12. Kushi LH, Stampfer MJ, Prineas RJ, Mink PJ, Wu Y, Bostick RM. Dietary antioxidant vitamins and death from coronary heart disease in postmenopausal women. N Engl J Med. 1996;334:1156-1162.

13. Hunter DJ, Manson JE, Colditz GA, et al. A prospective study of the intake of vitamins C, E and A and the risk of breast cancer. N Engl J Med. 1993;1993:234-240.

14. The Alpha-Tocopherol B-CCPSG. The Effect of Vitamin E and beta-carotene on the incidence of lung cancer and other cancers in male smokers. N Engl J Med. 1994;330:1029-1035.

15. Enstrom JE, Kanim LE, Klein MA. Vitamin C intake and mortality among a sample of the United States population. Epidemiology. 1992;3:194-202.

16. Losonczy KG, Harris TB, Havlik RJ. Vitamin E and vitamin C supplement use and risk of all-cause and coronary heart disease mortality in older persons: the Established Populations for Epidemiologic Studies of the Elderly. Am J Clin Nutr. 1996;64:190-196.

17. Kushi LH, Fee RM, Sellers TA, Zheng W, Folsom AR. Intake of vitamins A,C, and E and postmenopausal breast cancer. The Iowa Women's Health Study. Am J Epidemiol. 1996;144:165-174.

18. Yusuf S, Dagenais G, Pogue J, Bosch J, Sleight P. Vitamin E supplementation and cardiovascular events in high-risk patients. The Heart Outcomes Prevention Evaluation Study Investigators. N Engl J Med. 2000;2000:154-160.

19. Collaborative Group of the Primary Prevention Project. Low-dose aspirin and vitamin E in people at cardiovascular risk: a randomised trial in general practice. Lancet. 2001;357:89-95.

20. Omenn GS, Goodman GE, Thornquist MD, et al. Effects of a combination of beta carotene and vitamin A on lung cancer and cardiovascular disease. N Engl J Med. 1996;1996:150-1155.

21. Hennekens CH, Buring JE, Manson JE, et al. Lack of effect of long-term supplementation with beta-carotene on the incidence of malignant neoplasms and cardiovascular disease. N Engl J Med. 1996;334:1145-1149.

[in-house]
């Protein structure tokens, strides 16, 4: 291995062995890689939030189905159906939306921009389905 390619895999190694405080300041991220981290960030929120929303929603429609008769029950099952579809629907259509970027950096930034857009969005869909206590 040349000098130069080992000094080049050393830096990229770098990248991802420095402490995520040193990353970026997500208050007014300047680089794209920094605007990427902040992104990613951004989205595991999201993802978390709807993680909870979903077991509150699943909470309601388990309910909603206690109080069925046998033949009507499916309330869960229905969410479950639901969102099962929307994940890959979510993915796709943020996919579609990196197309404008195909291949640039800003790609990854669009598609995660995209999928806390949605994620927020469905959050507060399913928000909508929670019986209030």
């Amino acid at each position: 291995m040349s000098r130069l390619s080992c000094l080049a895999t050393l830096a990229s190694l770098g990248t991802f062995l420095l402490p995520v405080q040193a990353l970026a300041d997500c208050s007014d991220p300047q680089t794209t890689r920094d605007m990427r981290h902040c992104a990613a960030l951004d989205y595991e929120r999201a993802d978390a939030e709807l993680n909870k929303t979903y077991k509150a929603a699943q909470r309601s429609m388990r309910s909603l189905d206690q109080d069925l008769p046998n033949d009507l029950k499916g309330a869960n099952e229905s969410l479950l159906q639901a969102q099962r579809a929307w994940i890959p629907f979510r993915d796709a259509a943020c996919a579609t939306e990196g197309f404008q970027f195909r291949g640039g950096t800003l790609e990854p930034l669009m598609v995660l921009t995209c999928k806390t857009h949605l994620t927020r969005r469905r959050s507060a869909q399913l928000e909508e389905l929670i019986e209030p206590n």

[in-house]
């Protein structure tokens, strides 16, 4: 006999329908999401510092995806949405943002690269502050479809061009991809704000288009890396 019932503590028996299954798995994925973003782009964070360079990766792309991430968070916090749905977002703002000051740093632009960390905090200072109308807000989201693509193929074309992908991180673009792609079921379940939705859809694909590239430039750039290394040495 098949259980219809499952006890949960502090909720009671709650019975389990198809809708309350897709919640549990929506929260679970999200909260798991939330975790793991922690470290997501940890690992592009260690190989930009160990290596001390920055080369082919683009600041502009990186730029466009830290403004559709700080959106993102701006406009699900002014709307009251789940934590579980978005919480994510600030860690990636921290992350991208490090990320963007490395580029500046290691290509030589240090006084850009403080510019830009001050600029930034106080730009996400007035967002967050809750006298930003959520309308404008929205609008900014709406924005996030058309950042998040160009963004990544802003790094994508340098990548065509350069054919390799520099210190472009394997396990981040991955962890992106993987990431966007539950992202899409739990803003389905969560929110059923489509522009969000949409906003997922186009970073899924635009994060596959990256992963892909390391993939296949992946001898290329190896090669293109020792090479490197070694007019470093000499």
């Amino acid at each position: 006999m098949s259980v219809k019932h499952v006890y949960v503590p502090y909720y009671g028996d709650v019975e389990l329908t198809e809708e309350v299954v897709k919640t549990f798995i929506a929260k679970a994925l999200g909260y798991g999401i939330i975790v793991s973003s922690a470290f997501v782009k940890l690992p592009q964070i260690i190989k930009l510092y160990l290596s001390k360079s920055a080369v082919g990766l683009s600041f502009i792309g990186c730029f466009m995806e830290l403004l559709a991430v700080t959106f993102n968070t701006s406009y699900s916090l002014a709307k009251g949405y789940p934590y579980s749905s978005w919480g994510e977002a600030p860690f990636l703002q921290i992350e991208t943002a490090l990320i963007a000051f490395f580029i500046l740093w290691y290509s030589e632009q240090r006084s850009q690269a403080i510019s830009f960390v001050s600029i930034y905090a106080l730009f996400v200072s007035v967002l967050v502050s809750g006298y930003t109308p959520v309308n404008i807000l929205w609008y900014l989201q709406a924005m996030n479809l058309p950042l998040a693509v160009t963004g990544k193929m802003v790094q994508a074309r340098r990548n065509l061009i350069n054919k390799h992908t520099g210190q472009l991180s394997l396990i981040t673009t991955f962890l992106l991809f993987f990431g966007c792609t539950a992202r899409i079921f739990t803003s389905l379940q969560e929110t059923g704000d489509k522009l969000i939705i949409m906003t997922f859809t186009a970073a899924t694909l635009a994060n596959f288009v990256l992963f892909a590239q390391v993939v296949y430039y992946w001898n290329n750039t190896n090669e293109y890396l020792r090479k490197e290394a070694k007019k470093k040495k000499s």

22. Lee IM, Cook NR, Manson JE, Buring JE, Hennekens CH. Beta-carotene supplementation and incidence of cancer and cardiovascular disease: The Women's Health Study. J Nat Cancer Inst. 1999;91:2102-2106.

23. Frieling U, Schaumberg D, Kupper T, Muntwyler J, Hennekens CH. A randomized, 12-year primary -prevention trial of beta carotene supplementation for nonmelanoma skin cancer in the physician's health study. Arch Dermatolo. 2000;136:179-84.

24. Cook NR, Stampfer MJ, Ma J, et al. Beta-carotene supplementation for patients with low baseline levels and decreased risks of total and prostate cancer. Cancer. 1999;86:1783-1792.

25. Omenn GS, Goodman GE, Thornquist MD, et al. Risk factors for lung cancer and for intervention effects in CARET, the Beta-Carotene and Retinol Efficacy Trial. JNCI. 1996;88:1550-1559.

26. Greenberg ER, Baron JA, Karagas MR, et al. Mortality associated with low plasma concentration of beta carotene and the effect of oral supplementation. JAMA. 1996;275:699-703.

27. Rapola JM, Virtamo J, Haukka JK, et al. Effect of vitamin E and beta carotene on the incidence of angina pectoris. A randomized, double-blind, controlled trial [published erratum appears in JAMA 1998 May 20;279(19):1528]. JAMA. 1996;275:693-698.

28. Virtamo J, Rapola JM, Ripatti S, et al. Effect of vitamin E and beta carotene on the incidence of primary nonfatal myocardial infarction and fatal coronary heart disease. Arch Intern Med. 1998;158:668-675.

29. Heart Protection Study Collaboration Group. MRC/BHF Heart Protection Study of antioxidant vitamin supplementation in 20,536 high-risk individuals: a randomised placebo-controlled trial. Lancet. 2002;360:23-33.

30. Klipstein-Grobusch K, Geleijnse JM, J.H. den Breeijen JH, et al. Dietary antioxidants and risk of myocardial infarction in the elderly: The Rotterdam Study. Am J Clin Nutr. 1999;69:261-266.

31. Watkins ML, Erickson JD, Thun MJ, Mulinare J, Heath Jr. CW. Multivitamin use and mortality in a large prospective study. Am J Epidemiol. 2000;152:149-162.

32. Knekt P, Reunanen A, Jarvinen R, Seppanen R, Heliovaara M, Aromma A. Antioxidant vitamin intake and coronary mortality in a longitudinal population study. Am J Epidemiol. 1994;139:1180-1189.

33. Age-related Eye disease Study Research Group. A randomized, placebo-controlled clinical trial of high-dose supplementation with vitamins C and E and beta-carotene for age-related cataract and vision loss: AREDS Report No. 9. Arch Ophthalmol. 2001;119:1439-1452.